So you keep timesing by 97% but instead of writing all those 97% out, they choose to write it in exponential form meaning that you write your twenty customers timesing the 97% to the exponents which is the number of years or the number of times you need to times it by. Does this make sense. I hope you get it and best of luck to you.
      (9 votes)
  • male robot hal style avatar for user Allan Zea
    For anyone struggling with the intuition behind this problem, take a look at this video on Compound Interest: https://www.khanacademy.org/economics-finance-domain/core-finance/interest-tutorial/compound-interest-tutorial/v/introduction-to-compound-interest. I have seen many people on the forum asking the same things (e.g. why the 0.97?) and thought this could be helpful for them.
    (8 votes)
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  • piceratops ultimate style avatar for user ayushdhumal
    Actually, Sir Instead of increasing the power (degree) of (0.97) it could get reduced to 0.94 by subtracting 3% ? That could also reduce the followers ?
    (1 vote)
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    • purple pi purple style avatar for user doctorfoxphd
      If I understand you correctly, you would propose subtracting from the rate every year? Yes, that would also be a way of reducing the followers, but does it reduce them at the proper rate for this scenario? Let's see:
      year amount if 2(.97)^t amount by subtracting 3% each year and multiplying by original amt
      1 1.94 M 1.94 M
      2 1.882 M 1.880 M pretty close
      3 1.825 M 1.820 M
      4 1.771 M 1.760 M
      5 1.718 M 1.700 M this version is quite a bit less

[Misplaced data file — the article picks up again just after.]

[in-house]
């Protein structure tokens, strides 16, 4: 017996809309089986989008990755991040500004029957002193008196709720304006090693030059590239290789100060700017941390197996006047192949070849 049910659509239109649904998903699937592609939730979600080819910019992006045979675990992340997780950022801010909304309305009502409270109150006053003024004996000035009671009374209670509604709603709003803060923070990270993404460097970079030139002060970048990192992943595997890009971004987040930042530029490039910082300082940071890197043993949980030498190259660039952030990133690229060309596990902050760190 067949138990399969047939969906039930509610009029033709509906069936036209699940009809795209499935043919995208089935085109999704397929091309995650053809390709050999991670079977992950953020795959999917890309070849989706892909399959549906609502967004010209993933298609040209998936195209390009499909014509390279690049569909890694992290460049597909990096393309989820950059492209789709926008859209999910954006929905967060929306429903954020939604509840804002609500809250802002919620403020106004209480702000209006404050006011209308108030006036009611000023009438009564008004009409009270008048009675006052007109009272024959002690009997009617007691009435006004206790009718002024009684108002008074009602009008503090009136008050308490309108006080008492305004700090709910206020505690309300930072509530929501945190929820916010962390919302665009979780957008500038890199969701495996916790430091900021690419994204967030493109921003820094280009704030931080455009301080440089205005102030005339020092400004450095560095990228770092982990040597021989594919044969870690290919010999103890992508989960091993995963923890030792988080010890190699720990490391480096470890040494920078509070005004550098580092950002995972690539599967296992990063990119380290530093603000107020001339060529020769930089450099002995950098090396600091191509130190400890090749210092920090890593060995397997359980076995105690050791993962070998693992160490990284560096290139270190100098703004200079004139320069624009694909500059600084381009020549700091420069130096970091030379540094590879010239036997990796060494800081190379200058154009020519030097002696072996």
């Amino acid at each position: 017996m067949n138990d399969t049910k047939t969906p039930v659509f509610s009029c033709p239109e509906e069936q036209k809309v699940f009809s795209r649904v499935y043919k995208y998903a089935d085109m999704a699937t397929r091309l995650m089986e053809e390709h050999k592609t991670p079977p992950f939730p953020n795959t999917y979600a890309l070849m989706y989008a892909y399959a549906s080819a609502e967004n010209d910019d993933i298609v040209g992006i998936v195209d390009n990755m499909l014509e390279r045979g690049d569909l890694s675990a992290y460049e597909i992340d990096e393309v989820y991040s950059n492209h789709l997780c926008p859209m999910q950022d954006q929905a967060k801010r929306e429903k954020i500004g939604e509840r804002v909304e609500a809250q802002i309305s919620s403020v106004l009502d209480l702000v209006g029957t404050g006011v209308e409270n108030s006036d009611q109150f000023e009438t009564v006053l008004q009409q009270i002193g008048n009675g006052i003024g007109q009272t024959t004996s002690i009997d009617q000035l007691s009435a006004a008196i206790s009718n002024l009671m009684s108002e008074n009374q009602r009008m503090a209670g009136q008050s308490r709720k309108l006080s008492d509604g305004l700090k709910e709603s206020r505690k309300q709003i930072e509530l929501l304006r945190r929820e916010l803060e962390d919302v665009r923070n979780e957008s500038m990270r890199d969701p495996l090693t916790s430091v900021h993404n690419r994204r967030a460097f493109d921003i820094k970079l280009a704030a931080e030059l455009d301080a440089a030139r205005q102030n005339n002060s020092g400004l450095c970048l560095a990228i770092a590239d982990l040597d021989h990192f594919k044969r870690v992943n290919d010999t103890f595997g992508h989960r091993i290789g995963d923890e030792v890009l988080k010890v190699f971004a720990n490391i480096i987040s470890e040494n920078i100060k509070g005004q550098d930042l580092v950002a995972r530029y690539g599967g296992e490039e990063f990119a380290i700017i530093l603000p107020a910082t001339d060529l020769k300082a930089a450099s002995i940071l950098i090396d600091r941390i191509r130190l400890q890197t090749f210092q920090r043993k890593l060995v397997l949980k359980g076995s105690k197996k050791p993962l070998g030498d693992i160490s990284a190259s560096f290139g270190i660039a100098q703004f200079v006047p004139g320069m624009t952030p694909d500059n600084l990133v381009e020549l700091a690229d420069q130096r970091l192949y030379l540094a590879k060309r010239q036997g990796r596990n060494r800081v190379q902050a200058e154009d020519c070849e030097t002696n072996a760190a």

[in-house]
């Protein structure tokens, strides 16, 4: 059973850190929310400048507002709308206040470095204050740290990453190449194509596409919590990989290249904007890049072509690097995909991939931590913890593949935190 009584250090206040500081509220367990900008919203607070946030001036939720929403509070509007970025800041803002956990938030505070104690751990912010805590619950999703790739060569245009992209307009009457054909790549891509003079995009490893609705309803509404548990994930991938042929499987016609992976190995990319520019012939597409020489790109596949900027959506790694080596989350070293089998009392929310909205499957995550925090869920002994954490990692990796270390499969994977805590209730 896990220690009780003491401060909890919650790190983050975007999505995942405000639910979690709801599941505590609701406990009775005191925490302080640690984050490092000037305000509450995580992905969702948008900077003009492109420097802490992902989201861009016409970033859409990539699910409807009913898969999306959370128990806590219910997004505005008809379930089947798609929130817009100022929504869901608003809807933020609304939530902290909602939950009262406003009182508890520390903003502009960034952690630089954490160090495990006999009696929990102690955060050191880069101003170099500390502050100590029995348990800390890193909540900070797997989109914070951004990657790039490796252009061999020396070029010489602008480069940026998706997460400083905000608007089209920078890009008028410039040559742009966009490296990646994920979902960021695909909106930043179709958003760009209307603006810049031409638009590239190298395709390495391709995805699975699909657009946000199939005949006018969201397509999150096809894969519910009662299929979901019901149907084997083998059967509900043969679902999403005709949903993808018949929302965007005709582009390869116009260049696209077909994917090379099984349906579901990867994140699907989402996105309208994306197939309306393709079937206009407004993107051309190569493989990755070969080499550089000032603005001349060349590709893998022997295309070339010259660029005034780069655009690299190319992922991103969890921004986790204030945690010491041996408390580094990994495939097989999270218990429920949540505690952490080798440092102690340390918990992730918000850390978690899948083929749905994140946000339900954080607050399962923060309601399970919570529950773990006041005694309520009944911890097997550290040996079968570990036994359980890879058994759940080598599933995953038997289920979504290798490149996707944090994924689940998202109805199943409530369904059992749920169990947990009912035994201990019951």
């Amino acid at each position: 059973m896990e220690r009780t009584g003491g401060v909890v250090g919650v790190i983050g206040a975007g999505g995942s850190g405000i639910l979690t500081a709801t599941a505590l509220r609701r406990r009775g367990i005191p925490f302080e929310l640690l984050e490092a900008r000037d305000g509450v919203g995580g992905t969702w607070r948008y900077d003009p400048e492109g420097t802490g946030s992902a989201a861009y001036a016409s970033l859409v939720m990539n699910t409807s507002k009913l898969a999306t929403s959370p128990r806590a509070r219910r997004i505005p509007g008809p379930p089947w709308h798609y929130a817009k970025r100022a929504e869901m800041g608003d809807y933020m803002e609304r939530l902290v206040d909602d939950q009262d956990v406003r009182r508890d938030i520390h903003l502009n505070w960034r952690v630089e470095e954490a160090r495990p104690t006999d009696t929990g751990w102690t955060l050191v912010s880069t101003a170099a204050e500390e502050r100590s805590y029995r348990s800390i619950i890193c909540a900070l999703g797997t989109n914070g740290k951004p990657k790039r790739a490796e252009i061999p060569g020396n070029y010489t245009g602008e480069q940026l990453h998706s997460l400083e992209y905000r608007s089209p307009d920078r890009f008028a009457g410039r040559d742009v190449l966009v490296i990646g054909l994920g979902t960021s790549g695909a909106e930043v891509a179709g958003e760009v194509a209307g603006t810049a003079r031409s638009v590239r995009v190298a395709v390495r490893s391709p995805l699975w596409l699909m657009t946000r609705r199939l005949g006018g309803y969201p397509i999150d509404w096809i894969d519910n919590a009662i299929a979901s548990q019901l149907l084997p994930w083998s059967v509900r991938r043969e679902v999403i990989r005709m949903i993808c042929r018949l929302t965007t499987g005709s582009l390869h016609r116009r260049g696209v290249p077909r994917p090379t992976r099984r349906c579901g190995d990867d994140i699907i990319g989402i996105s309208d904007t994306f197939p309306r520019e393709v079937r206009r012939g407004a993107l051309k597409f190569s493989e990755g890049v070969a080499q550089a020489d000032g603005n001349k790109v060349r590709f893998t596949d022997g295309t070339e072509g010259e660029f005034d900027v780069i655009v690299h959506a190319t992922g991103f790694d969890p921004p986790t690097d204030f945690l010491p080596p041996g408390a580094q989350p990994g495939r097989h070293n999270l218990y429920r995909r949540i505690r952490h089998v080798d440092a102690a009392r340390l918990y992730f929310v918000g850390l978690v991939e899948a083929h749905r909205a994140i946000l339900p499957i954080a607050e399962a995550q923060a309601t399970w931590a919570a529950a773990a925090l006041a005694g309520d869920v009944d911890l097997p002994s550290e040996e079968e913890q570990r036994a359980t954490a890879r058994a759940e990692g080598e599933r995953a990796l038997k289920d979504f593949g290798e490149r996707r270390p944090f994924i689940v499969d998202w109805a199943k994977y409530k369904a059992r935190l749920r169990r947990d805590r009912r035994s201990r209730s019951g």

6 1.666 M 1.640 M
      7 1.616 M 1.580 M
      So, the answer is that it would be a rough estimate, but by 7 years, it would be 35,966 lost subscribers away from the correct number.
      (12 votes)
  • marcimus pink style avatar for user poojapathak1725
    At t=2 years, wouldn't the cable company lose another 3% of the subscribers(from the remaining subs after the first year)?
    (2 votes)
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    • purple pi purple style avatar for user doctorfoxphd
      Yes, exactly right. In the second year, they start with 97% of what they had the first year and lose customers all year. At the end of the second year, they have 97% of 97% of what they started with in the beginning. The short way of writing this is 2 million ∙ (0.97)²
      So to calculate for ANY number of years at this loss rate, we use 2(0.97)ᵀ millions
      where T is the number of year of miserable service.
      (7 votes)
  • starky ultimate style avatar for user Adam Khalil
    who’s taking the SAT in December 2nd :)
    (5 votes)
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  • piceratops ultimate style avatar for user Abdullah Bin Adnan
    If anyone is confused about where SAL got the 0.97 , here is your explanation:
    He got it because if you lose 3% off something, how much is left? Yes! 97%, and that can also be written as 0.97 because, basically, 97% is 97/100, and that is equal to 0.97.
    I hope that helps.
    (4 votes)